What is good in these touchpoints?
 It maintains continuity without providing you redundant information.

3. What is the next item in the sales funnel?
 What exactly you want the user to do? What is that paid offering you are taking  your visitors to?
 Could be an ebook costing a few bucks, an online course costing 2000 bucks, or  a  low value trip wire leading to a high value product.

These questions essentially help you create a right atmosphere and a copy that leads your visitors along the sales funnel to the final offering.

Let's now discuss the ingredients of a successful landing page

💡
4 Ingredients of a successful landing page
  1. Hook your reader

    The headline of your landing page does this for you. If your headline is not captivating enough, the visitor will most probably leave or hit the back button.
    Next comes your subhead which should expand the explanation of the value that you are providing.
    Your subheadline is the second best chance to hook your reader and make them to keep scrolling.

    Let’s look at an example
  1. Narrow your focus

    Now the headline here you see, hooks you and very cleverly hints at the pain of the marketers and talks about the relief too. Also if you glance at the subhead, it very efficiently extends the information as we discussed above.
  2. Talk the language of your target audience

    What benefits are they looking for?
    What negative outcomes do they want to avoid?
    Means what exactly are they looking for. Tap into their language, talk in their terms, and write the language they speak and understand.(this also means using vernacular copies  wherever needed)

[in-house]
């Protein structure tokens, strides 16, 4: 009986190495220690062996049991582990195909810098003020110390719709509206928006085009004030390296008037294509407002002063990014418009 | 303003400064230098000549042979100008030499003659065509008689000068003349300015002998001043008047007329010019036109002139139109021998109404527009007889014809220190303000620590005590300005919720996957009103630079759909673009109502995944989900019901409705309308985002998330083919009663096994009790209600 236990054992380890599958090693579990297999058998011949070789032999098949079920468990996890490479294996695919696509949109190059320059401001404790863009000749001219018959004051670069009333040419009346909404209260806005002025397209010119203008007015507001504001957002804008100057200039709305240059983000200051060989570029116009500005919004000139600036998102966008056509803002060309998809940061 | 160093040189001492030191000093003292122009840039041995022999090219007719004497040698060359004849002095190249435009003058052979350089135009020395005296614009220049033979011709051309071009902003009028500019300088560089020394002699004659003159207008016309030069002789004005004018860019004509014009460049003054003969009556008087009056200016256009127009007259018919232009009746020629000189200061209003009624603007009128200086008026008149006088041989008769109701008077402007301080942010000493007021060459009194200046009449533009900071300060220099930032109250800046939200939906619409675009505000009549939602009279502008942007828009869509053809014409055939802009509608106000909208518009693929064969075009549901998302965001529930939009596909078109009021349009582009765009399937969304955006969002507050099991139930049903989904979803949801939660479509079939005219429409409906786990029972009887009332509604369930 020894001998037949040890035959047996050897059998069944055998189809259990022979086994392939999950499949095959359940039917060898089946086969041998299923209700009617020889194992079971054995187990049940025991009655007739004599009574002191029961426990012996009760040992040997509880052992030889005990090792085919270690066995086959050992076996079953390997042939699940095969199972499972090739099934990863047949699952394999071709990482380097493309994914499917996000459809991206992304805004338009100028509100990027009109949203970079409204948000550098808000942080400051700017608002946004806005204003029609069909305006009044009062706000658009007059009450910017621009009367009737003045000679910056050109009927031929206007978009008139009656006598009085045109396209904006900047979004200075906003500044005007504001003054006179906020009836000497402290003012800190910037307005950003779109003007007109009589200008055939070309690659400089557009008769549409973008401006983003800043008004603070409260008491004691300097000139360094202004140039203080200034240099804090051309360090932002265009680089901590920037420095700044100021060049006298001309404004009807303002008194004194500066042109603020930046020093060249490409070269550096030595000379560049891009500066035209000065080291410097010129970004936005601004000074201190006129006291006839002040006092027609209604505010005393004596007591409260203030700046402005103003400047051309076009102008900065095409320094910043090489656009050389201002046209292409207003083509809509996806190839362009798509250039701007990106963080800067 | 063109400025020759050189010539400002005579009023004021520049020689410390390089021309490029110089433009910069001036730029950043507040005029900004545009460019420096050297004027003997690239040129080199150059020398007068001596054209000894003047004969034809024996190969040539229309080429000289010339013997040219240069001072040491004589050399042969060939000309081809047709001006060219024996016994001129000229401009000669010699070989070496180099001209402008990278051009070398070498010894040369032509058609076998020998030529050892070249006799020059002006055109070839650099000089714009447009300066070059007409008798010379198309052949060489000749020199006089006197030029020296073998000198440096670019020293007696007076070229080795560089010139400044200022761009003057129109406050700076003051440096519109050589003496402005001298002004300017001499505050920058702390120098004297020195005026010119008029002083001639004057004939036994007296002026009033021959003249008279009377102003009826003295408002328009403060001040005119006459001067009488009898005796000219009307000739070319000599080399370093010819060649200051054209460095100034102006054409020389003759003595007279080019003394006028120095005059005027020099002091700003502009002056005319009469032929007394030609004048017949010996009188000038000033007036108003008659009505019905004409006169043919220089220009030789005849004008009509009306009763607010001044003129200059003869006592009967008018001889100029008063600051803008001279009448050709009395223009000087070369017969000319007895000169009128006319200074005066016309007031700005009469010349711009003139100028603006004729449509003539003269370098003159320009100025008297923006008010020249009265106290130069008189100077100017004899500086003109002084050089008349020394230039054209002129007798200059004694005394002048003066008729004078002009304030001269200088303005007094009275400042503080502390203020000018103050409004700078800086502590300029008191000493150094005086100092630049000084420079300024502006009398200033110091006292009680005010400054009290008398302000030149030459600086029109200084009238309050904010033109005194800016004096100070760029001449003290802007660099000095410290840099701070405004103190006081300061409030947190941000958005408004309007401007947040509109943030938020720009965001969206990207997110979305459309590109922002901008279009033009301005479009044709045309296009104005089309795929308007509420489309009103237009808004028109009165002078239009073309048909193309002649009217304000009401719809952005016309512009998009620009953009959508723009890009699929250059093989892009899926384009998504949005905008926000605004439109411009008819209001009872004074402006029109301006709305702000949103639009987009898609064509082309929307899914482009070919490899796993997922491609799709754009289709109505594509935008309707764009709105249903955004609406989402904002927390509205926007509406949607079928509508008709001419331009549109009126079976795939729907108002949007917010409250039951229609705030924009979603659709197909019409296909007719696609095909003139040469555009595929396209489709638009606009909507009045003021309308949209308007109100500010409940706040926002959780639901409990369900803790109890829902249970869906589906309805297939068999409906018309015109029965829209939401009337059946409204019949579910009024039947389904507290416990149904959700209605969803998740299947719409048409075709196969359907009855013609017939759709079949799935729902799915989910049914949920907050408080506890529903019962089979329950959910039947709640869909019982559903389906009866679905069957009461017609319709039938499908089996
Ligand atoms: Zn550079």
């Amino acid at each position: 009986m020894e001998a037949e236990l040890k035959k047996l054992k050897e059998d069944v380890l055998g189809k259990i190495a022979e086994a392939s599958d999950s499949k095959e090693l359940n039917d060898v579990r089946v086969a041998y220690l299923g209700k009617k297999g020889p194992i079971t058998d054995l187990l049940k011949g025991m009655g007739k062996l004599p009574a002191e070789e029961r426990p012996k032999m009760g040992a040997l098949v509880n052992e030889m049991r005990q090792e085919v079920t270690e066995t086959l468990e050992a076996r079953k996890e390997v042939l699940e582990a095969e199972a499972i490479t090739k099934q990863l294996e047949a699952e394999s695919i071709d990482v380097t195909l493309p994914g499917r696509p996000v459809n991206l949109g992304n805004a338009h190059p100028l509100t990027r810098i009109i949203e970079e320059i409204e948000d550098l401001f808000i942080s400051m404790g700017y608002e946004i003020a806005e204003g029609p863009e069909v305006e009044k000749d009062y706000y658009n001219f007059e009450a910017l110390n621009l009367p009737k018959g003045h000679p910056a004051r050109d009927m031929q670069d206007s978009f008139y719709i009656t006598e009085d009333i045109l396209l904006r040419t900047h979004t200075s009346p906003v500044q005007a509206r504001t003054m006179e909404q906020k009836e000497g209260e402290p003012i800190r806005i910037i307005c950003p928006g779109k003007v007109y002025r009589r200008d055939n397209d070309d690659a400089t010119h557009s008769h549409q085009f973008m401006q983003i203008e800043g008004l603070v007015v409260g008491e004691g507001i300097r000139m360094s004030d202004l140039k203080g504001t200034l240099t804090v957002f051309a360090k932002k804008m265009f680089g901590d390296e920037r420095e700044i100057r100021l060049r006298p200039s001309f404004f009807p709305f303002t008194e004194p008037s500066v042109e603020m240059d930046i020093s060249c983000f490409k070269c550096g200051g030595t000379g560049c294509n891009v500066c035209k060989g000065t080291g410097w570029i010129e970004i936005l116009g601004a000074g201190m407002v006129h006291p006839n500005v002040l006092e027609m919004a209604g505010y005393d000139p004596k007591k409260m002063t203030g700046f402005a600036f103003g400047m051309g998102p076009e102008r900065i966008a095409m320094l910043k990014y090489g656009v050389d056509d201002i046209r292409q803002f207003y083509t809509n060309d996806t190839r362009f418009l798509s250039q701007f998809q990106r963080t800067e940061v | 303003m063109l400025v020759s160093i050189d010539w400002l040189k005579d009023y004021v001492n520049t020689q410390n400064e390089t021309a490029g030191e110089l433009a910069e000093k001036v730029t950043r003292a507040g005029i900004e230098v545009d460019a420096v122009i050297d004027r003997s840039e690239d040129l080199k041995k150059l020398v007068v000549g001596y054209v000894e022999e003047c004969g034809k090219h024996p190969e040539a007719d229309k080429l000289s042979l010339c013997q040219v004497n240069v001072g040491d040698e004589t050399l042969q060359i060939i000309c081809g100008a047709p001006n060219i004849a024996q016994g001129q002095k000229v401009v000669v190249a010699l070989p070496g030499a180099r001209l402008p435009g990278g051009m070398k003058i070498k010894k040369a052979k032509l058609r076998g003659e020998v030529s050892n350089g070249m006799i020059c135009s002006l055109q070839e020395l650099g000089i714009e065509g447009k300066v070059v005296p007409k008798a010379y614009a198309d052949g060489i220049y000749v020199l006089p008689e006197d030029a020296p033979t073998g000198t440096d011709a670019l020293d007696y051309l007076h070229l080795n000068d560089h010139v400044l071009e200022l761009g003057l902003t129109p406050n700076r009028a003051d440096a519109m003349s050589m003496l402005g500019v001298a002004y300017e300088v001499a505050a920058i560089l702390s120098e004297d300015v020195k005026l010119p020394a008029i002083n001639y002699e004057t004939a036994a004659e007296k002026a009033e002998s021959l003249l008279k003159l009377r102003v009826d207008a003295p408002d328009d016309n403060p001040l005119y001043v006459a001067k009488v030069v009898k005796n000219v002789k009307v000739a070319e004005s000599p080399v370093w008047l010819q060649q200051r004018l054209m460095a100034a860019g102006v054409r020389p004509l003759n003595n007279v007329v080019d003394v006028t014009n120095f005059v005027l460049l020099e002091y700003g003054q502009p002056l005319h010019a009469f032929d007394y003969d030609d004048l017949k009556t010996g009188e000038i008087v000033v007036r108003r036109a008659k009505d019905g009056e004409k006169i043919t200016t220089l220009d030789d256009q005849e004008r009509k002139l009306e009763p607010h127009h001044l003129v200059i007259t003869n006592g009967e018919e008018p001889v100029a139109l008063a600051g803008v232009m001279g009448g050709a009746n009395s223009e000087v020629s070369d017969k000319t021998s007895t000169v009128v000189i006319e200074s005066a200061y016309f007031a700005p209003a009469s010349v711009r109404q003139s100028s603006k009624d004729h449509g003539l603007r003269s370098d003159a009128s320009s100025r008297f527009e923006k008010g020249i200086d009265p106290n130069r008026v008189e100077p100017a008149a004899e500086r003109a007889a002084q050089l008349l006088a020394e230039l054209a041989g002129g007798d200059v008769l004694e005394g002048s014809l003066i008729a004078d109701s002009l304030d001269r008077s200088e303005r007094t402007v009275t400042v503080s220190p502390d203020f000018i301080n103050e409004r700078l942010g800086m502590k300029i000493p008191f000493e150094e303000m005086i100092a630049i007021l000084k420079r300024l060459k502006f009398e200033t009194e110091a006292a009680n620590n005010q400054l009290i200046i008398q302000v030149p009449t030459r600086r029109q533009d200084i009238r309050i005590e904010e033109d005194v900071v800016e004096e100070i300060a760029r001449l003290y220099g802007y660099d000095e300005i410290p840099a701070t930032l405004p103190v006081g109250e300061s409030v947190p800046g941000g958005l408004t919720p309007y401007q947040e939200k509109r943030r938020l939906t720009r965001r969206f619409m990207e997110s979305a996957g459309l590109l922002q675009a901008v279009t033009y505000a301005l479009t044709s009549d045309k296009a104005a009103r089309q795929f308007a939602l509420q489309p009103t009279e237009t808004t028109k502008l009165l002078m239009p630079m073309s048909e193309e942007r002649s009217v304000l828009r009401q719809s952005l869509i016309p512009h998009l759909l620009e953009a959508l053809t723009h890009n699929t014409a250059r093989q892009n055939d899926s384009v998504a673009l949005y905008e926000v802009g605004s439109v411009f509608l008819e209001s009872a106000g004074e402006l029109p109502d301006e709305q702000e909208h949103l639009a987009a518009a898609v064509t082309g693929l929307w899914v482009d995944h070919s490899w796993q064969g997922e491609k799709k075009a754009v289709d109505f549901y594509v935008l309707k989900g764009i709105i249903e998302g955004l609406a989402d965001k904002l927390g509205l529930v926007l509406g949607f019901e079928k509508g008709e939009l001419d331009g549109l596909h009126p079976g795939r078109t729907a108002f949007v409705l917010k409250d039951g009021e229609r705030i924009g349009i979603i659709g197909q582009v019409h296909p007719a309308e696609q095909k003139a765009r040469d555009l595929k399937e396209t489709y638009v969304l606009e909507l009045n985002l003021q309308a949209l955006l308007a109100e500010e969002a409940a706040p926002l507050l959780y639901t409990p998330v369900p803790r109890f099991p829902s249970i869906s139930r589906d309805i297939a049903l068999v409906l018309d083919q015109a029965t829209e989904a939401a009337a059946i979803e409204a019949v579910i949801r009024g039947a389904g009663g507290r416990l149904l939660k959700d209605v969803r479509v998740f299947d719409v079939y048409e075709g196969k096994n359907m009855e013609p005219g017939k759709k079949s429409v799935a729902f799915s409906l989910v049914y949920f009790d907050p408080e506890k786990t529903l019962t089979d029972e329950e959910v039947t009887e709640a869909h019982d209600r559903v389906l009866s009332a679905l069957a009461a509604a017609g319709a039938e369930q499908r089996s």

Also always avoid just translating while using vernacular copies instead get help local residents.
    It's all about presenting the lead magnet in a way your target audience understands and gets excited about. You don’t want to sound like someone who does not belong to their circle, talk in a friendly language.

  3. Make the offer irresistible

    If not just irresistible because its tough, the least it should do is to tick, and make them ponder.

    So how can this be done?

    Highlight the benefits, and remind them about the pain that they want to avoid.

    Add social proof, and testimonials. (keep them short and sweet, even rephrase them if you have to)

    Check out this on brian dean’s webpage, a testimonial from VP marketing, Hubspot.


What more?

Your potential customers


Communicators who understand their customers and know about them are more successful than the ones who rather have a little idea about it.

While writing a copy for a lead magnet landing page or any landing page for that matter you need to understand the psyche of your customers, and the reasons why they buy.

Now we’ll talk about what you need to find about your audience and how you can find it.

Here is a quick checklist on what you need to find

  1. What results are they looking for?
  2. How will this solve their problems?
  3. What are their pain points?
  4. What tone will they likely trust?
  5. What excites them or say get them talking on social media?
  6. How they talk, what phrases they use?

This checklist can make you realize that when you write the copy of your landing page it has to be about your audience and not what you want to present.